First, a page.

83 of 94 people found the following review helpful
I really enjoyed this new book by accomplished writer Anna Quindlen. It is a delightful book that is both a good story and well written.
Charming, eccentric and talented, photographer Rebecca Winter held a place of esteem in the New York City art world, until she didn't. At sixty, divorced and responsible for the care of her aging parents, Rebecca seemed to be heading on the fast track to nowhere. Expenses mounting, she decided to rent out her lovely Manhattan apartment and move to a rustic cabin a couple of hours out into the country. She hoped to save money and possibly come up with artistic inspiration.
Anna Quindlen has drawn a marvelously complex character in Rebecca - a success story trying to doge her downfall. Away from the city, Rebecca begins to discover aspects of life that are far different from her prior experience - such as a raccoon living in the attic that must be removed and destroyed. Why destroyed? As the roofer, Jim Bales, explained to her, raccoons will return to their old hiding spots and her attic was perfect. It seemed that he was a font of information of the kind that artsy city dwellers rarely had need to use. He was also doing a study of birds for the Audubon Society and hired her to do photography for the study. That he was also helpful and good-looking was an added attraction.
This would be an excellent book club selection with its variety of characters and the contrasts between rural and city life and life outlook. I would strongly recommend the book to anyone who enjoys women's fiction.
117 of 140 people found the following review helpful
Rebecca was sophisticated, Manhattan matured. How did she get duped into a country cottage with things that go bang in the night, odors, dilapidation, and aloneness? Rebecca's life framed-out like photography needing explanation, denoting failure.
Anna Quindlen has created a melancholy muse of the inner spirit, complete with classic ghosts from life's past and forward expectancy. Chance love of a second variety.
Rebecca's signature photo titled "Still Life with Bread Crumbs," a triumph in her youthful creative years, now served her little more than a reminder of aging and her struggle as a mature lady caught in the `sandwich generation' trap. Her income's failing to cover living for three generations suggested economization, which meant down-size.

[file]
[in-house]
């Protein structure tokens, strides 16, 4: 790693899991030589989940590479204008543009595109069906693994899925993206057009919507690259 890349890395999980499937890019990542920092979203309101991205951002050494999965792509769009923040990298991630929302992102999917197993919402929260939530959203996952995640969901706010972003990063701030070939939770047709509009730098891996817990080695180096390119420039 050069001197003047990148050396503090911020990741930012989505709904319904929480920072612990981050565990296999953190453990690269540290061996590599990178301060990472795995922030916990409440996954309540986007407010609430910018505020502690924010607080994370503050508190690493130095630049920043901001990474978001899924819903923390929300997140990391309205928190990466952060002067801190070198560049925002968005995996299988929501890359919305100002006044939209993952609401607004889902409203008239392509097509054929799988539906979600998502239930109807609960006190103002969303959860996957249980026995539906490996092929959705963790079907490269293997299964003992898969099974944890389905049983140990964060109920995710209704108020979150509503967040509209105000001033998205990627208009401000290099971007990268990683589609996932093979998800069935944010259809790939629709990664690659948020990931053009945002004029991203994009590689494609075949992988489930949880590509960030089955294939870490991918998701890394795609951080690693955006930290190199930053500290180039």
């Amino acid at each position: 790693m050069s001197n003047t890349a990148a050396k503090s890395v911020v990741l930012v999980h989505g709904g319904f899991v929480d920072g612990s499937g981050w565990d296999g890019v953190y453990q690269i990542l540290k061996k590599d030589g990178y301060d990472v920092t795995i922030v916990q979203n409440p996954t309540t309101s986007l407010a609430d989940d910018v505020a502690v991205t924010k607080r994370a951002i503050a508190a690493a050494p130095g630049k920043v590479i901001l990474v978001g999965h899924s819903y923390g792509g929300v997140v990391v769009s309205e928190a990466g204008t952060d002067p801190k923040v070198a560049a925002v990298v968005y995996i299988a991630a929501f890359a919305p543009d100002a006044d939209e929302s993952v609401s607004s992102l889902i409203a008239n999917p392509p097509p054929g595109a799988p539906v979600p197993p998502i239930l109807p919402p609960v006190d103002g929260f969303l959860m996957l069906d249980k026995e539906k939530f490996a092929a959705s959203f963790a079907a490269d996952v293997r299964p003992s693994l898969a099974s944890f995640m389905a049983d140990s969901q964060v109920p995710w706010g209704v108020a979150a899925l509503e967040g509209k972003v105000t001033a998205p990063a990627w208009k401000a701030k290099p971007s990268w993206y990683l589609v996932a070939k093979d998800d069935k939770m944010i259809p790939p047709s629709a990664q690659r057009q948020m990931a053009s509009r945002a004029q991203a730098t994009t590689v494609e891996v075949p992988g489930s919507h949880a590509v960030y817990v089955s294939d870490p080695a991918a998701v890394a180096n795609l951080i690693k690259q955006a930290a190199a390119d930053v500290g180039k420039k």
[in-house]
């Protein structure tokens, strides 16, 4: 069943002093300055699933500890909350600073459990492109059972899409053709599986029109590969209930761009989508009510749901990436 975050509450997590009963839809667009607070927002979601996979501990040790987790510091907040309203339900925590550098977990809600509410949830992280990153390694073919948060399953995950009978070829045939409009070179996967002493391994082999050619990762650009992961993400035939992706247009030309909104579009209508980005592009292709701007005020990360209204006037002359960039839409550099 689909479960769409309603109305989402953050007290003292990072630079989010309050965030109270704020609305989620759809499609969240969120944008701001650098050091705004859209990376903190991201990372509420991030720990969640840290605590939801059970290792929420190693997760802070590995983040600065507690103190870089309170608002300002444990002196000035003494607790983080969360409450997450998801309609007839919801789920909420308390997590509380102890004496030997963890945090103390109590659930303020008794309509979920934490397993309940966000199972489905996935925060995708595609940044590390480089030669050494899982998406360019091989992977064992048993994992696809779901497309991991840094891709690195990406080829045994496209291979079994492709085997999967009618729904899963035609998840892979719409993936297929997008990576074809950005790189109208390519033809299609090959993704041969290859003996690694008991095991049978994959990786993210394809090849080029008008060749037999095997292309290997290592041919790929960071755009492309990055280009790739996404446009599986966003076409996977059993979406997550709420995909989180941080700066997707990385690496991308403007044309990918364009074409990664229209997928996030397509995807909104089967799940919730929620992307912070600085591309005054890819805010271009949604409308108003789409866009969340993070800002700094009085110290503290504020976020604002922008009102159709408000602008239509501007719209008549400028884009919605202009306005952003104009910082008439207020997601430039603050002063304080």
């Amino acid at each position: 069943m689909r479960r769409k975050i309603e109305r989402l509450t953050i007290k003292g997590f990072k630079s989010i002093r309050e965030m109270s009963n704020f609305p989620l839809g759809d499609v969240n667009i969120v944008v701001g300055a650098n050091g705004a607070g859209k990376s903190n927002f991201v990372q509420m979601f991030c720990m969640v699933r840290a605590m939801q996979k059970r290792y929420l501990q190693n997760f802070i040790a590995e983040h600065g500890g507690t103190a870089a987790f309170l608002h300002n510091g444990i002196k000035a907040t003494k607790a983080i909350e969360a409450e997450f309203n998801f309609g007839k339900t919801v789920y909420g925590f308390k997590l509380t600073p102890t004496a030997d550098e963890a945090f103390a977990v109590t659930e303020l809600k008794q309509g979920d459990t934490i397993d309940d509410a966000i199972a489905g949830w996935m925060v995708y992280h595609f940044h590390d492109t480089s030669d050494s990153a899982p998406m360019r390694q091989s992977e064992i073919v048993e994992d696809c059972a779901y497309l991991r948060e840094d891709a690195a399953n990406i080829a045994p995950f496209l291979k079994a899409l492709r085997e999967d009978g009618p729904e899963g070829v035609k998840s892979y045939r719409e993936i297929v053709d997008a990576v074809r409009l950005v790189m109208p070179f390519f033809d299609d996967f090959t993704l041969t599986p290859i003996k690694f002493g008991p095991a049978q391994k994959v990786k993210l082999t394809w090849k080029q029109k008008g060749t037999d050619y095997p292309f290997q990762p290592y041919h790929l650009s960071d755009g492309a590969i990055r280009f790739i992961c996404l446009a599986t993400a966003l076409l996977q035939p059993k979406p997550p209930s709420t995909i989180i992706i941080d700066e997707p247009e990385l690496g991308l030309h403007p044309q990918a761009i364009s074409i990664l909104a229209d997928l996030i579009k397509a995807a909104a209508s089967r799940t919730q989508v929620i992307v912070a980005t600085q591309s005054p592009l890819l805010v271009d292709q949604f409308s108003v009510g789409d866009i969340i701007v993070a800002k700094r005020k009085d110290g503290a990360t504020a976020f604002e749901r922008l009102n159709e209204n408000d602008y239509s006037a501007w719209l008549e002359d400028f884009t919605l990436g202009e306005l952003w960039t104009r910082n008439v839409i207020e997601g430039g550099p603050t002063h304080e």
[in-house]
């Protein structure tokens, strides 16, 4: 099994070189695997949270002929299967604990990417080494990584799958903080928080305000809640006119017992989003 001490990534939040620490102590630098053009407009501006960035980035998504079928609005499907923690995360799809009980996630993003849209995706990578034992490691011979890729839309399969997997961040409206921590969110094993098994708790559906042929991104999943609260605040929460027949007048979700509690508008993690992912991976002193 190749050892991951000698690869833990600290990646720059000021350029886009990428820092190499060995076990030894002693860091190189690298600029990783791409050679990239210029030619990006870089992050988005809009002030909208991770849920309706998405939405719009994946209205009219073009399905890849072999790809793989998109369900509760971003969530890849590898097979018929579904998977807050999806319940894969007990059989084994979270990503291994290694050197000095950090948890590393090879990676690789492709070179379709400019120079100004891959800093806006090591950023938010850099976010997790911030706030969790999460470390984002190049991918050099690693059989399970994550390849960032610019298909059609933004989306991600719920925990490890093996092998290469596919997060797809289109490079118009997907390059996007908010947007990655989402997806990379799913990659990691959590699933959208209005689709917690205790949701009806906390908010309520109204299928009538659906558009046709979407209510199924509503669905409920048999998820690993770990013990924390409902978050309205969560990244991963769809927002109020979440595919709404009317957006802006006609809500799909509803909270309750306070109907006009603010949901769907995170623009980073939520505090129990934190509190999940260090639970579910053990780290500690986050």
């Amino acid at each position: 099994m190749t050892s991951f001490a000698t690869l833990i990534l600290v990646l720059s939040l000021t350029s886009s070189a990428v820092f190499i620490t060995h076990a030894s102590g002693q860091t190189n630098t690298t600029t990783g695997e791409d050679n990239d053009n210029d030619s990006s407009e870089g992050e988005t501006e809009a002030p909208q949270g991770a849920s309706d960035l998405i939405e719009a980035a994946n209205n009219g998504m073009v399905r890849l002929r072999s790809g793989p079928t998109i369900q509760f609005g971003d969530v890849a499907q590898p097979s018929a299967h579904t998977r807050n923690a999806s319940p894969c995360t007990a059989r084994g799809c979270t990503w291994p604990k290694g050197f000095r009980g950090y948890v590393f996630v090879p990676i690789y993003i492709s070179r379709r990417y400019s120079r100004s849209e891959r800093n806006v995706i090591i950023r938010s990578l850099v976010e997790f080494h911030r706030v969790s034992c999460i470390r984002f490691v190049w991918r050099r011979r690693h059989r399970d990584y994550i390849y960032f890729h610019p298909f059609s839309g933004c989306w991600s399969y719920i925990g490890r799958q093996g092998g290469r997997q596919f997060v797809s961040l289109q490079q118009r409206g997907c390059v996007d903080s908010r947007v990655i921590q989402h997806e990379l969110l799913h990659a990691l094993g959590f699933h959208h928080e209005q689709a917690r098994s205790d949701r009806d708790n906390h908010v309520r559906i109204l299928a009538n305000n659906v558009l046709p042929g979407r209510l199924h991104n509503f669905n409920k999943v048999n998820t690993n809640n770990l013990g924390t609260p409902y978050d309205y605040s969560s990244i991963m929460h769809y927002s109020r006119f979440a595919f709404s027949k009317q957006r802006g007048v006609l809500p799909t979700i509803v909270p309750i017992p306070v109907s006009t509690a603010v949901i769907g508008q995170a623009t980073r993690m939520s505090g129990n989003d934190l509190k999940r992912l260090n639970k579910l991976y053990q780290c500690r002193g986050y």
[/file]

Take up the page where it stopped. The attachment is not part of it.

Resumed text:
Cottage life at a forest's edge included accounts of a stray dog called Jack. It could mist the eyes of a brawny handyman. Speaking of which . . . Jim, a roofer, evicted pests, hammered a fit tin roof, and could be objectively romantic. Was 15 years age disparity a factor in the "seniors'" world?
Such an intimate look at life, loneliness, love, loss, time past, time frozen, thoughts, fears, joys, and through balm and berries--hope.
Being a Baby Boomer I can wholeheartedly recommend this book of fiction. Though for the Boomer culture group Anna Quindlen's story will seem more like reality. It's pleasant reading but really gets the nostalgia churning. Poignant!
It's like a crocus blooming among sprouts of senility.
19 of 20 people found the following review helpful
By odd coincidence, I had just finished a book with a similar plot: woman escapes her fancy life in the city, comes to mountain cabin to heal, rediscovers her art, makes instant friends with townspeople, especially one who bakes delicious pastries for her own shop, and, above all, true love. The writer of the first is decently respected; her books have tasteful covers, no ripping bodices or raised gold script. The prose seemed so cliched, as well as the template of so many novels I had devoured when I was younger. I wondered if I had lost my taste for fiction!
Not to worry, Anna Quindlen to the rescue. Every character is fresh and genuine seeming, the writing not laden with turgid cliches, things don't magically fall together, but arise organically out of the plausible circumstances and characters drawn. The writing craft is also different, with an extremely omniscient narrator at times, yet this just adds to the enjoyment---with minor characters, sometimes you get to find out what they really said when they got home, or what ever became of them!